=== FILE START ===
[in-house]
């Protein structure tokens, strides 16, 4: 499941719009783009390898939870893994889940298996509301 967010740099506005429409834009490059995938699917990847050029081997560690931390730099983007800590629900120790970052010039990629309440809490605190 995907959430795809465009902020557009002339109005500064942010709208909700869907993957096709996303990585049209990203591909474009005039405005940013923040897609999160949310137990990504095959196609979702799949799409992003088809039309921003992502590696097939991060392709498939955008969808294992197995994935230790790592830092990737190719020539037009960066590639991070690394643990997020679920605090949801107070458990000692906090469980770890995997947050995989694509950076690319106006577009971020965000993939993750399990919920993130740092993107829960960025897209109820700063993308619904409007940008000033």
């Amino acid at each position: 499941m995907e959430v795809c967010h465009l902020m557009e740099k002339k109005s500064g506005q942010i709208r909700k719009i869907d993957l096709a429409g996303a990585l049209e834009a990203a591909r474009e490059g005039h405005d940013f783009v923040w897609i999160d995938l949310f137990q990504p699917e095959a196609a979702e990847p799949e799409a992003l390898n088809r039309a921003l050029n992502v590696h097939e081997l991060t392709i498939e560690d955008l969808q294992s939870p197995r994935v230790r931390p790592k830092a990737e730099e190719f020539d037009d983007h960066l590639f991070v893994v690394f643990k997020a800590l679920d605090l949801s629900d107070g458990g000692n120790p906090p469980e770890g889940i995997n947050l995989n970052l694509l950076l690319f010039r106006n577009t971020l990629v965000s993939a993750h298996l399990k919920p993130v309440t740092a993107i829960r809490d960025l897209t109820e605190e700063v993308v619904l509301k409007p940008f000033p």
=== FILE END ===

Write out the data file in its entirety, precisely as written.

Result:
[in-house]
């Protein structure tokens, strides 16, 4: 499941719009783009390898939870893994889940298996509301 967010740099506005429409834009490059995938699917990847050029081997560690931390730099983007800590629900120790970052010039990629309440809490605190 995907959430795809465009902020557009002339109005500064942010709208909700869907993957096709996303990585049209990203591909474009005039405005940013923040897609999160949310137990990504095959196609979702799949799409992003088809039309921003992502590696097939991060392709498939955008969808294992197995994935230790790592830092990737190719020539037009960066590639991070690394643990997020679920605090949801107070458990000692906090469980770890995997947050995989694509950076690319106006577009971020965000993939993750399990919920993130740092993107829960960025897209109820700063993308619904409007940008000033």
């Amino acid at each position: 499941m995907e959430v795809c967010h465009l902020m557009e740099k002339k109005s500064g506005q942010i709208r909700k719009i869907d993957l096709a429409g996303a990585l049209e834009a990203a591909r474009e490059g005039h405005d940013f783009v923040w897609i999160d995938l949310f137990q990504p699917e095959a196609a979702e990847p799949e799409a992003l390898n088809r039309a921003l050029n992502v590696h097939e081997l991060t392709i498939e560690d955008l969808q294992s939870p197995r994935v230790r931390p790592k830092a990737e730099e190719f020539d037009d983007h960066l590639f991070v893994v690394f643990k997020a800590l679920d605090l949801s629900d107070g458990g000692n120790p906090p469980e770890g889940i995997n947050l995989n970052l694509l950076l690319f010039r106006n577009t971020l990629v965000s993939a993750h298996l399990k919920p993130v309440t740092a993107i829960r809490d960025l897209t109820e605190e700063v993308v619904l509301k409007p940008f000033p």